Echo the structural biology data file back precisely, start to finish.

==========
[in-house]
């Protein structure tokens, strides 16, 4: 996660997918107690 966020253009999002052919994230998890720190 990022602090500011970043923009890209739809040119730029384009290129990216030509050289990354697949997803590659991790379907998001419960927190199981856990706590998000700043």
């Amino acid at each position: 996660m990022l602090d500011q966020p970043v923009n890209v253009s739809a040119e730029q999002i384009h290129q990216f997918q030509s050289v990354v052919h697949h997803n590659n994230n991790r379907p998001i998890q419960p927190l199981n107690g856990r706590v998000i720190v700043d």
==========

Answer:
[in-house]
């Protein structure tokens, strides 16, 4: 996660997918107690 966020253009999002052919994230998890720190 990022602090500011970043923009890209739809040119730029384009290129990216030509050289990354697949997803590659991790379907998001419960927190199981856990706590998000700043």
């Amino acid at each position: 996660m990022l602090d500011q966020p970043v923009n890209v253009s739809a040119e730029q999002i384009h290129q990216f997918q030509s050289v990354v052919h697949h997803n590659n994230n991790r379907p998001i998890q419960p927190l199981n107690g856990r706590v998000i720190v700043d």